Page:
The letter of the defendant contains a plea to have his sentences adjusted downward to twenty-five years (not twenty years) because he claims a change in himself to the better to be able to live with his fellow-men. At no place in this letter does the defendant make any allegations with reference to an agreement made with the former Assistant United States Attorney prior to sentence. Apparently, this is a sincere letter from a man who has finally become aware of what his former transgressions to society have created for him. No other conclusion can be drawn but that defendant's allegations in his Motion to Vacate Sentence are mere afterthoughts — afterthoughts in an attempt to gain his freedom. As was succinctly stated in United States v. Lowe, 2 Cir., 1949, 173 F.2d 346, at page 347:

"We hold that a charge that a bargain had been made between the defendant's attorney and the Assistant United States Attorney — a charge that was never asserted at the time of the hearing before Judge Clancy nor apparently for over a year thereafter — which was neither verified nor supported in any way by the arguments submitted * * * was insufficient to require Judge Medina to grant the defendant's motion. We think the charge was evidently a mere afterthought. Had it any substance, the defendant would have protested at his sentence when it was imposed, and then and there have sought to withdraw his plea and to go on trial on the merits."

The third allegation of defendant is that this Court did not adhere to Rule 11 of the Federal Rules of Criminal Procedure, 18 U.S.C.A., by not inquiring of the defendant at the time he entered his pleas of guilty as to whether or not they were voluntarily made by him, and whether or not he understood the nature of the charges. This allegation of the defendant is unfounded. The Court observes that the defendant was represented constantly by counsel of his own choice during all stages of the proceedings. The Court further observes that the counsel so selected by defendant are lawyers of repute, especially in matters of criminal law. Counsel informed this Court, as is set forth by the transcript of proceedings that they fully discussed the nature of the charges with defendant. At the time of entering pleas of guilty to the two Informations filed against the defendant, not only did defendant's attorney, Mr. Schuchmann, enter a plea of guilty in behalf of the defendant, but this Court inquired of the defendant whether or not it was his desire to enter pleas of guilty, to which the defendant answered in the affirmative. Furthermore, prior to his appearance in this Court, the defendant was represented by counsel in Hamilton, Canada, and waived extradition to the charges of bank robbery to which he was later charged in the Informations filed in this Court. There is no question but that the defendant voluntarily and with full understanding entered his pleas of guilty to the Informations filed in these cases.

The fourth and last allegation of defendant is that this Court did not afford him an opportunity to make a statement in his own behalf. On May 23, 1956, defendant's fourth appearance before this Court, inquiry was made of defendant's counsel as to whether or not he had anything further to say. Mr Schuchmann replied that he had nothing further to add. This Court then reviewed the charges to which defendant had entered pleas of guilty; sentences were imposed and the reasons for the sentences were discussed before the defendant. Under a similar situation our Sixth Circuit U.S. Court of Appeals in Sandroff v. United States, 174 F.2d 1014, affirmed the conviction of the defendant.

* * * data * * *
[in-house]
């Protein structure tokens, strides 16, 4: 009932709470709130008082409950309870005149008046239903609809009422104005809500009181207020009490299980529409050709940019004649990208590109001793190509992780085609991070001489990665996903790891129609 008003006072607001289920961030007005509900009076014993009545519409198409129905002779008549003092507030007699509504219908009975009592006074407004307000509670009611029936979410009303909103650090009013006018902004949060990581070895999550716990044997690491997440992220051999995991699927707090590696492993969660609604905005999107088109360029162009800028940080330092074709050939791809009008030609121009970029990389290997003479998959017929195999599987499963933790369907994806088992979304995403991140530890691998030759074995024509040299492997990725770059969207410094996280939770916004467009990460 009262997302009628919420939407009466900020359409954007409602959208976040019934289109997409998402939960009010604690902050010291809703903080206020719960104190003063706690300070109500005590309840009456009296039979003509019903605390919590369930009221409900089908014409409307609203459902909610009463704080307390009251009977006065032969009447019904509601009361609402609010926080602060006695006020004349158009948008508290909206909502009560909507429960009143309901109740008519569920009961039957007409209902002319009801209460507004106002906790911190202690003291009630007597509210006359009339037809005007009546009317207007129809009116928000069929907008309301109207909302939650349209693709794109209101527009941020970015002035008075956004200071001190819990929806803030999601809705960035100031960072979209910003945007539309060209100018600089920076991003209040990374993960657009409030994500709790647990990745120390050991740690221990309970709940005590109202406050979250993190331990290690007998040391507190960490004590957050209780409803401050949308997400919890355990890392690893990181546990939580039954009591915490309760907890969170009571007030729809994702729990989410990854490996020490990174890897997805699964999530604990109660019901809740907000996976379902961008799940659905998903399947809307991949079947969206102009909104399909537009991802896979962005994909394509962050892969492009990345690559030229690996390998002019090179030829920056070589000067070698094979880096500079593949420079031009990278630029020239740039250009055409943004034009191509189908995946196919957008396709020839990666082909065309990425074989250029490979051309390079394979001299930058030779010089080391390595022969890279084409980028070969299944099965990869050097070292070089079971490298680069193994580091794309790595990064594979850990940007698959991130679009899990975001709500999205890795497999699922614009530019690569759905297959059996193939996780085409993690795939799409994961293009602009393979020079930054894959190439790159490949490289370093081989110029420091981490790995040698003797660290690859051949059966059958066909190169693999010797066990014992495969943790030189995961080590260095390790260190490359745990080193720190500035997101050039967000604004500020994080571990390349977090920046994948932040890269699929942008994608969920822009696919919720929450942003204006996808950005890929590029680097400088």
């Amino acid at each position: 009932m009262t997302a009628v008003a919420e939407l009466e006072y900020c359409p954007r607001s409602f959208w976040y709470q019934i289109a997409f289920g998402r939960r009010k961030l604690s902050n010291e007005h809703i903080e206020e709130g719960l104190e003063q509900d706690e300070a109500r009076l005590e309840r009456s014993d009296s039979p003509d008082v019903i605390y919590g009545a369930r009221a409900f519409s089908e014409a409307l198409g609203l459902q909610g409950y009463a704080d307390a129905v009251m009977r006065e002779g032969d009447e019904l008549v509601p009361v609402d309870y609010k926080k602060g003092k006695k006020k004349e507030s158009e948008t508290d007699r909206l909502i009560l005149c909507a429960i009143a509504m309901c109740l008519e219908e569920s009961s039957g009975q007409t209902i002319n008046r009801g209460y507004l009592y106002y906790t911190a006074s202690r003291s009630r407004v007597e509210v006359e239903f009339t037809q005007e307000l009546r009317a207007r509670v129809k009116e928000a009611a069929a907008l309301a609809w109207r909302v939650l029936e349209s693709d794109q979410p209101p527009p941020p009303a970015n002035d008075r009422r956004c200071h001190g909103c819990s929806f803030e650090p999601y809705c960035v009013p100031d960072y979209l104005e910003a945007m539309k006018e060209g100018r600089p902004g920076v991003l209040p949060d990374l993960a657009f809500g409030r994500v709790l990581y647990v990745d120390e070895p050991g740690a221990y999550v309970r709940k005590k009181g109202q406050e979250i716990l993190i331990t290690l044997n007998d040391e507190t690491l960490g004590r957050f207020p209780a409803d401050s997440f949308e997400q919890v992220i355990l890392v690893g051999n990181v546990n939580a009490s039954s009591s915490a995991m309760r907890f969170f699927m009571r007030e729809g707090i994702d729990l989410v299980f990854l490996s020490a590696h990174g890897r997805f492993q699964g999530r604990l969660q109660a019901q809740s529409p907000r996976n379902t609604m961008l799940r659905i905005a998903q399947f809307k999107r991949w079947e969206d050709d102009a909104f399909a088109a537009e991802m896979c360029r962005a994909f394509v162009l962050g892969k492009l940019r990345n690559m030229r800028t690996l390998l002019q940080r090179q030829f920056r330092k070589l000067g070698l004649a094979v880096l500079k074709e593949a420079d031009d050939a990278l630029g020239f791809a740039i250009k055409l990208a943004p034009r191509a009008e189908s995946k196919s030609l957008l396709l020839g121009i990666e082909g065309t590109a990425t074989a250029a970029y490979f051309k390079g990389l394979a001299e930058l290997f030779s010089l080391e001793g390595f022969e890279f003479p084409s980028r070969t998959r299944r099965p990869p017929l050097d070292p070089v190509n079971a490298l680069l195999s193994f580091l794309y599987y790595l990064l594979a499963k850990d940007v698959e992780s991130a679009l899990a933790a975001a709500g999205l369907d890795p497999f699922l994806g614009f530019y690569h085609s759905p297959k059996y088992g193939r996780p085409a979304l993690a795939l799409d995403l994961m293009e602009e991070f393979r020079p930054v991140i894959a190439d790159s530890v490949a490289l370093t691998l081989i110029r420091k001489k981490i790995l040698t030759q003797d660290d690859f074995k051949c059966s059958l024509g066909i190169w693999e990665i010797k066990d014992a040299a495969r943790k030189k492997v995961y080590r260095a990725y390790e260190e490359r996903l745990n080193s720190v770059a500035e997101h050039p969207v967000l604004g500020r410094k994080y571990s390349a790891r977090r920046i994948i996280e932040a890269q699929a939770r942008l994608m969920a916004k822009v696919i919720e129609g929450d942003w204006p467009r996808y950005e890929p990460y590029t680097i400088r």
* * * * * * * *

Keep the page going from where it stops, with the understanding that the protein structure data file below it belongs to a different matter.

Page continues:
Accordingly, it is conclusively shown that defendant is entitled to no relief. Furthermore, he is not entitled to be returned to this Court for a hearing. As our Sixth Circuit U.S. Court of Appeals stated in Johnson v. United States, 239 F.2d 698, at page 699:

"We have reached the conclusion that appellant is not entitled to a personal hearing in the district court, for we cannot believe that the Supreme Court intended in its care for the protection of human liberty to impose upon the inferior courts the duty of recalling, years after action in criminal cases, prisoners for rehearings based on obviously nebulous and false accusations. In this case, we are convinced that an oral hearing, if granted to the petitioner, could not remotely redound to his benefit. The cost to the Government in transporting dangerous prisoners of the type of the present petitioner, Johnson, an escape expert and dangerous gunman, is in our judgment against sound public policy in the enforcement of justice in criminal cases, where the grounds upon which the petition is based are so palpably incredible."

We are of the opinion that the files and records of these cases show conclusively that the petitioner is entitled to no relief and that his Motion to Vacate Sentences ought to be and is overruled.

An Order is drawn accordingly.

Summaries of

United States v. Machibroda

United States District Court, N.D. Ohio, W.D
Sep 30, 1959
184 F. Supp. 881 (N.D. Ohio 1959)
Case details for

United States v. Machibroda

Case Details

Full title:UNITED STATES of America, v. John MACHIBRODA

Court:United States District Court, N.D. Ohio, W.D

Date published: Sep 30, 1959


184 F. Supp. 881 (N.D. Ohio 1959)